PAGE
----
With snowdrops starting to poke out of the ground, the Vancouver Art Gallery is presenting two new and noteworthy exhibitions as part of its 2020 spring season.
Marking its Western Canadian debut, Shuvinai Ashoona: Mapping Worlds (on view until May 24) features 36 pencil crayon and ink drawings on paper from the last two decades by celebrated Inuk artist Shuvinai Ashoona.
Lineages and land bases (to May 18), meanwhile, presents more than 80 works that explore our relationship to the natural realm and how culture, history, and experience inform our world views. With pieces by Sḵwx̱wú7mesh (Squamish) artist Sophie Frank and Emily Carr, the exhibition extends its exploration of nature and culture through works by contemporary artists including Edward Burtynsky, Robert Davidson, Patricia Deadman, Marian Penner Bancroft, Jeff Wall, Jin-me Yoon, and Lawrence Paul Yuxweluptun.
Here’s a closer look at each.
Shuvinai Ashoona: Mapping Worlds
Hailing from the Nunavut village of Kinngait (formerly known as Cape Dorset), Shuvinai Ashoona comes from a long line of Inuk artists, including her grandmother, Pitseolak Ashoona, and cousin, Annie Pootoogook.
Ashoona’s vivid drawings have a fantastical quality to them, with bright colours, cultural references, and highly individual iconography. Orange and purple octopi tangle with humans; there are scenes of hunting, fishing, and birthing; animals morph into different creatures; and entire worlds transform into beasts.
Organized by Toronto’s Power Plant Contemporary Art Gallery and curated by Nancy Campbell and assistant curator Justine Kohleal, the exhibit may come as a surprise to some viewers, who may have only ever experienced Inuit art of long ago.
“The mission has been and is presenting some Inuit artists as contemporary artists living, working, producing,” Campbell says. “A huge number of Inuk artists may be living very remotely, but they’re part of the contemporary art world.
“Historical museums would always shoo Inuit art in a separate gallery or in a natural history gallery or basement gallery, and there was very much this fantasy of distant past. Inuit art as we know it didn’t really appear until the late 50s because they were nomadic people.”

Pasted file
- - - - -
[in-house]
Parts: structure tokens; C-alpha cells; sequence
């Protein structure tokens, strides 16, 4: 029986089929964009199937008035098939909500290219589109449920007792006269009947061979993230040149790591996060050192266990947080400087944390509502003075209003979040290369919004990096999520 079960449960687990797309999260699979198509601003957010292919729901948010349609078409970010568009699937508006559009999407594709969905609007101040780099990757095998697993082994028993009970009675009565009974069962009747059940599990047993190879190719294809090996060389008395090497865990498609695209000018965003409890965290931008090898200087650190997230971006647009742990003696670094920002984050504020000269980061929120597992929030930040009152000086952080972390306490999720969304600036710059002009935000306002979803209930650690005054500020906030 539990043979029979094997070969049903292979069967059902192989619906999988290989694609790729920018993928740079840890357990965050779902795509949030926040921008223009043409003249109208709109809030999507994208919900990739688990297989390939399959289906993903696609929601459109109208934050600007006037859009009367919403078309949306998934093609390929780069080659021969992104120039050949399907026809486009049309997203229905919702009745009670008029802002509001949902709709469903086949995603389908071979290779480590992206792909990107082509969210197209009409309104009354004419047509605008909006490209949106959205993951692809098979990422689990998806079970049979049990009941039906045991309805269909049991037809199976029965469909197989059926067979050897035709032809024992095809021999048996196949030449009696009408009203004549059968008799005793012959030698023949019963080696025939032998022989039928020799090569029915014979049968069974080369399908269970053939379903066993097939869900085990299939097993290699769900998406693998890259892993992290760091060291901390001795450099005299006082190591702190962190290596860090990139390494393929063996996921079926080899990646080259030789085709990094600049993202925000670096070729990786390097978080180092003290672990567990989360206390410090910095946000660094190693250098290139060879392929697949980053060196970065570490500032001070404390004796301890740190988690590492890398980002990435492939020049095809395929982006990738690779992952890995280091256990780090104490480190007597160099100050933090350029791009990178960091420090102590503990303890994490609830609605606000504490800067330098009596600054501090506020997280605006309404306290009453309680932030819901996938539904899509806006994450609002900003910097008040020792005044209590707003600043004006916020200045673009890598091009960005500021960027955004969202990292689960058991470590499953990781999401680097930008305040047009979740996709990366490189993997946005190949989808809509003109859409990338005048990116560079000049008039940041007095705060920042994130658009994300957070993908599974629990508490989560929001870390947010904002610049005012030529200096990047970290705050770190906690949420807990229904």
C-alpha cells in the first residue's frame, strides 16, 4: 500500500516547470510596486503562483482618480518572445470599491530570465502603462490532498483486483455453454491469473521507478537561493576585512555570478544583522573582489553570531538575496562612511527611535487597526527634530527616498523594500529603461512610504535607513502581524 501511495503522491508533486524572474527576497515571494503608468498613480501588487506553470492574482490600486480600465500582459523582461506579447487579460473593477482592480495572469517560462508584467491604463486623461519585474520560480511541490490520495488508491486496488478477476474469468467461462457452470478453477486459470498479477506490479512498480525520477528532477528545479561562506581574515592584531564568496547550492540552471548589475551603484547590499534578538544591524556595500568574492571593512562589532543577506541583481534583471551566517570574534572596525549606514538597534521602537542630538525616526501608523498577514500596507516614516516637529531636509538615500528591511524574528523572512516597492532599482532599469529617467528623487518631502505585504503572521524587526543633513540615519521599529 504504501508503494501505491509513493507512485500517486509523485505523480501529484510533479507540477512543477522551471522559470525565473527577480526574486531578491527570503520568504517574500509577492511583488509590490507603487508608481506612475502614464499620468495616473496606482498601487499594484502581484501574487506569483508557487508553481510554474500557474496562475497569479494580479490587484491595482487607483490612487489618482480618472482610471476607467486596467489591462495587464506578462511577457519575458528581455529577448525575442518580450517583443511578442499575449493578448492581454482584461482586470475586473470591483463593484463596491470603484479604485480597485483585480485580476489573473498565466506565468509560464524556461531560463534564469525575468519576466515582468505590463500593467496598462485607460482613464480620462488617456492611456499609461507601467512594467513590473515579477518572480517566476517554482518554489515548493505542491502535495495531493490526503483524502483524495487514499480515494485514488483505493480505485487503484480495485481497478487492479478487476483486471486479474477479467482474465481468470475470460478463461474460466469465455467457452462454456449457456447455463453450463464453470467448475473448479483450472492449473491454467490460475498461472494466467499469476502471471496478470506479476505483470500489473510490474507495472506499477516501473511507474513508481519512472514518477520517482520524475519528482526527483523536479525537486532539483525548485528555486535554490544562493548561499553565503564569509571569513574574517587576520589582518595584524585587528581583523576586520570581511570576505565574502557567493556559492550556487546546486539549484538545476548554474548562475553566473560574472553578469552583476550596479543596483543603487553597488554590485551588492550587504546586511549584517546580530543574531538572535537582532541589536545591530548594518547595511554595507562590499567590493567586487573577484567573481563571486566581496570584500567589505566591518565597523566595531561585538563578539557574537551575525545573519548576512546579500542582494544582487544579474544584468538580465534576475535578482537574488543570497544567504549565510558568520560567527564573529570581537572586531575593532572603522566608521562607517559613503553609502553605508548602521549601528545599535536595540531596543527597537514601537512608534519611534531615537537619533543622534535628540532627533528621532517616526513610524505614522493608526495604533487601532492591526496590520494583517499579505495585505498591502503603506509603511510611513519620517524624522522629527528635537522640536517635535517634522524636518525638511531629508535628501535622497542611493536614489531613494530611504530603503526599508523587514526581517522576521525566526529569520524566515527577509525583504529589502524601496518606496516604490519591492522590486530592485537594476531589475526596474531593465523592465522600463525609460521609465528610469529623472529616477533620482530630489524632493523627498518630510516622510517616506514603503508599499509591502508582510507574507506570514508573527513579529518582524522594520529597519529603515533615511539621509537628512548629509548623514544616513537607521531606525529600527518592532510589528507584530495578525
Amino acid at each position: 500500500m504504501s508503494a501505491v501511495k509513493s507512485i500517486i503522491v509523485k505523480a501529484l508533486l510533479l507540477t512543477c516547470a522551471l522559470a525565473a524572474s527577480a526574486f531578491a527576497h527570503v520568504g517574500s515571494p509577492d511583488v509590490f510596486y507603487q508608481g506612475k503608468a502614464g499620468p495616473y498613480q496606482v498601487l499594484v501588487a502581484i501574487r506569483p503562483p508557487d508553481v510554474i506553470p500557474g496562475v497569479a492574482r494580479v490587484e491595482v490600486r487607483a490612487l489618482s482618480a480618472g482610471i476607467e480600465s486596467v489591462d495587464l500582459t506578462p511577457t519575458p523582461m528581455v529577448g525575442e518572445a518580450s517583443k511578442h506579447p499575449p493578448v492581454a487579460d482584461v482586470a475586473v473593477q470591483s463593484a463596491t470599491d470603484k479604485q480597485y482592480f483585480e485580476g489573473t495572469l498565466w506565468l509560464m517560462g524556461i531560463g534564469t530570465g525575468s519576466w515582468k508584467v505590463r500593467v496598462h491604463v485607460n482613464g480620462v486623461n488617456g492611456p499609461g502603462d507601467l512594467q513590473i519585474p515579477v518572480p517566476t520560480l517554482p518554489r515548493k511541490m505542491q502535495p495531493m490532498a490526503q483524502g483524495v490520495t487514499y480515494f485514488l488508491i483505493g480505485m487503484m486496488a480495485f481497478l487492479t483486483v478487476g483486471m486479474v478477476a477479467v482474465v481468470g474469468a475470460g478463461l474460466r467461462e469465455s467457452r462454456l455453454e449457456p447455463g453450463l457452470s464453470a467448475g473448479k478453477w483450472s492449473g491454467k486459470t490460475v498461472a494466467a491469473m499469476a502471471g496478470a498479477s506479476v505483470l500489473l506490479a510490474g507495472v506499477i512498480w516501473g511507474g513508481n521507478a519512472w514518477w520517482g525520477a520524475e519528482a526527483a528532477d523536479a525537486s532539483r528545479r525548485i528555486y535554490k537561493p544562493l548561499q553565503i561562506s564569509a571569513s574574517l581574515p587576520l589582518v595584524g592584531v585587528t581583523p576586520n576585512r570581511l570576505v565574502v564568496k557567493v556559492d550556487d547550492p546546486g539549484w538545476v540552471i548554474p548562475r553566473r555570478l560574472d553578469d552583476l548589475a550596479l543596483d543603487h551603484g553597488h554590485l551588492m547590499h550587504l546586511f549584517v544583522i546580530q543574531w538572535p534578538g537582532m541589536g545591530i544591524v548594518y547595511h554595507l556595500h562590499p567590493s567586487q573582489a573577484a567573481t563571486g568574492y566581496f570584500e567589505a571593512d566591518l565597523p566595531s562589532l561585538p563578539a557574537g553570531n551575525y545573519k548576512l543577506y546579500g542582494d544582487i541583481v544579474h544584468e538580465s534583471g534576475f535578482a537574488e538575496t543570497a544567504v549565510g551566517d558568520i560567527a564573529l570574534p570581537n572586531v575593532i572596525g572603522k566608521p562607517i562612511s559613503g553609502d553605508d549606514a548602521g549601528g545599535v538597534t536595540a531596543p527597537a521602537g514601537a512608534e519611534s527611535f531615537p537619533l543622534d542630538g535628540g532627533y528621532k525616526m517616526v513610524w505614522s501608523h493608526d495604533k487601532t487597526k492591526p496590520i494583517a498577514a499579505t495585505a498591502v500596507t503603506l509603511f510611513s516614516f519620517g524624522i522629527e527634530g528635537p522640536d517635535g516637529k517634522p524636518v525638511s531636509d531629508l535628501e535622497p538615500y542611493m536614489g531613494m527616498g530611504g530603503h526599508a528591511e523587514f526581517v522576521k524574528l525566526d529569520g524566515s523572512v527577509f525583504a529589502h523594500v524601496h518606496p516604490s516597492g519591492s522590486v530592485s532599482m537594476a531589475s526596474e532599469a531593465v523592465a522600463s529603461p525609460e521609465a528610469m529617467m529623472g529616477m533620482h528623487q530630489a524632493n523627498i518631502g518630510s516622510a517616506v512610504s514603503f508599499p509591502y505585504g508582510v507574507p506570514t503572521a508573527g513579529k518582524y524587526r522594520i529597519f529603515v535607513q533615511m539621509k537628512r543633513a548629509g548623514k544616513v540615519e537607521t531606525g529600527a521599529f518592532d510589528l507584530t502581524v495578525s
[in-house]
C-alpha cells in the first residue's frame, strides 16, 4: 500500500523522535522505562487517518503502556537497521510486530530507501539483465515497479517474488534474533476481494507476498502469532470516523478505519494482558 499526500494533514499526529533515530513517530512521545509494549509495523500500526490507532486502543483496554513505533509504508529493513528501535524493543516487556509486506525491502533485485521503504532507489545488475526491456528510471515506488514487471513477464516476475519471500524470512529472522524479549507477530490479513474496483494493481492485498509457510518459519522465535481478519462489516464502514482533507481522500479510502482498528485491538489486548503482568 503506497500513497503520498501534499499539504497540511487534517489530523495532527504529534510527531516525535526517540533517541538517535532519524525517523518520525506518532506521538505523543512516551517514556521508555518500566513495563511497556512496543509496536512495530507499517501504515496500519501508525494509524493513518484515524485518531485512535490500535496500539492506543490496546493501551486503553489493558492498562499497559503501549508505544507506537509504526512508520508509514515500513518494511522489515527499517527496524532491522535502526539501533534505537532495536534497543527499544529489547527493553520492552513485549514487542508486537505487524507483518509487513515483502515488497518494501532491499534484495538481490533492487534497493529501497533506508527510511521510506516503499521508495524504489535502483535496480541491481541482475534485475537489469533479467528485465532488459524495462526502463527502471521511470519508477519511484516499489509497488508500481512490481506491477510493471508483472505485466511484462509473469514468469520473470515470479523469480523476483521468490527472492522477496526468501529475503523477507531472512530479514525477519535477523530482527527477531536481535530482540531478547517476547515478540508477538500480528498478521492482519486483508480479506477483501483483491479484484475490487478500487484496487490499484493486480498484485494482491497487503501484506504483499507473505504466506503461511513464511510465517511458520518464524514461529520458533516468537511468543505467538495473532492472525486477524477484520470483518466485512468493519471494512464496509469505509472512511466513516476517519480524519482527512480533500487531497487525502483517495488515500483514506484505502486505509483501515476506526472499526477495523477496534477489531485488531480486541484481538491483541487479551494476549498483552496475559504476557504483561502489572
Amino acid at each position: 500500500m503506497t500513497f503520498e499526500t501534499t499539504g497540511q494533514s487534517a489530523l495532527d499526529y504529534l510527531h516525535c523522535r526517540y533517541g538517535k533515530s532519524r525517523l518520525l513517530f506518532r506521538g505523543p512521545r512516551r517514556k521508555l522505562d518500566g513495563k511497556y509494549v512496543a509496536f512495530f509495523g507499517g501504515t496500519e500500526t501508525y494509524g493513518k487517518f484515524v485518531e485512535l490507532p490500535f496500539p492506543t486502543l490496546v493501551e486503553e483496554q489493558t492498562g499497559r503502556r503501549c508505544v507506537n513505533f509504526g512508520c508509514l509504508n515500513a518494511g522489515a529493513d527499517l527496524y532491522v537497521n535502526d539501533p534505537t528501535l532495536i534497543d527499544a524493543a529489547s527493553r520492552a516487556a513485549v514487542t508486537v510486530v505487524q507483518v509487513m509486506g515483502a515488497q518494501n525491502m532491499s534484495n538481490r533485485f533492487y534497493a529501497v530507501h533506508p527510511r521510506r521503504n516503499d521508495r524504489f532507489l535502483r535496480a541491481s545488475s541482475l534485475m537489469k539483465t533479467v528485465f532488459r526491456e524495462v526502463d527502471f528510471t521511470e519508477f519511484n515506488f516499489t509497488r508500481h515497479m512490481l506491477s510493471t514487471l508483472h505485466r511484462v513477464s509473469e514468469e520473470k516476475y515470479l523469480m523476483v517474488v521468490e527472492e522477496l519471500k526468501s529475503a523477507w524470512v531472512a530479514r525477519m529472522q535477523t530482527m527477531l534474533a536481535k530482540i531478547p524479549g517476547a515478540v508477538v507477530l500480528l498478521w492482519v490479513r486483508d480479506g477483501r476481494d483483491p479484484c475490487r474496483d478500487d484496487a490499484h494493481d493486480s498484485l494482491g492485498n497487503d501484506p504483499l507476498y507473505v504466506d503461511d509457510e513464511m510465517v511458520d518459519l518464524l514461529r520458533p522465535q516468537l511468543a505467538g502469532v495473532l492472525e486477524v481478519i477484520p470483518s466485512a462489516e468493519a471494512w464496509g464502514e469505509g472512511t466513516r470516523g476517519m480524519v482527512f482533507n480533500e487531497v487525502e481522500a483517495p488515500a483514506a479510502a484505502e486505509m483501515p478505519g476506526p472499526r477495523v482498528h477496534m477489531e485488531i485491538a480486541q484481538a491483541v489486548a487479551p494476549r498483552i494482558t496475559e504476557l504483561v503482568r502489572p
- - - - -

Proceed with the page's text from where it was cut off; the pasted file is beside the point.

Ashoona’s work acts a bridge that deals with the traditional and the contemporary, Campbell notes. She evokes her imagination while at the same time much of what she depicts is very much rooted in reality.
“She deals with Indigenous, Inuit culture, but she also speaks to the inclusive world of people of many colours,” Campbell says. “In one world, the people have red hair, blue hair, black hair and their eyes are all different colours. Shuvinai’s world is a very wonderful place. it would be a wonderful place to live if you could live there.”
What further distinguishes Ashoona’s work is size: these are big drawings, some of them eight feet long or tall. That’s because in decades past, only one size of paper made it to the remote hamlet of Kinngait. Eventually, artists started experimenting with rolls of paper, which allowed for more options. Ashoona continues to push the limits of her medium to greater heights.
“What I find most fascinating is that there’s some statistic that people spend an average of three seconds in front of an artwork; that might even be generous, Campbell says. “But with Shuvinai’s drawings, there’s always something hidden. There’s a story within a story, a figure within a figure; it’s all about looking.
“I think in our day and age, with instant gratification and instant media, we forget to look. And what better place than in an art gallery where you can sit with something and just look.”
Lineages and Land Bases
Organized by the Vancouver Art Gallery and curated by Tarah Hogue, senior curatorial fellow, Indigenous art, with Sḵwx̱wú7mesh advisor Chief Bill Williams, Lineages and land bases offers a counterpoint to Shuvinai Ashoona: Mapping Worlds.
Considering the way in which Ashoona’s work is about worlds within worlds, Hogue began considering how certain works in the VAG’s permanent collection engage with the world.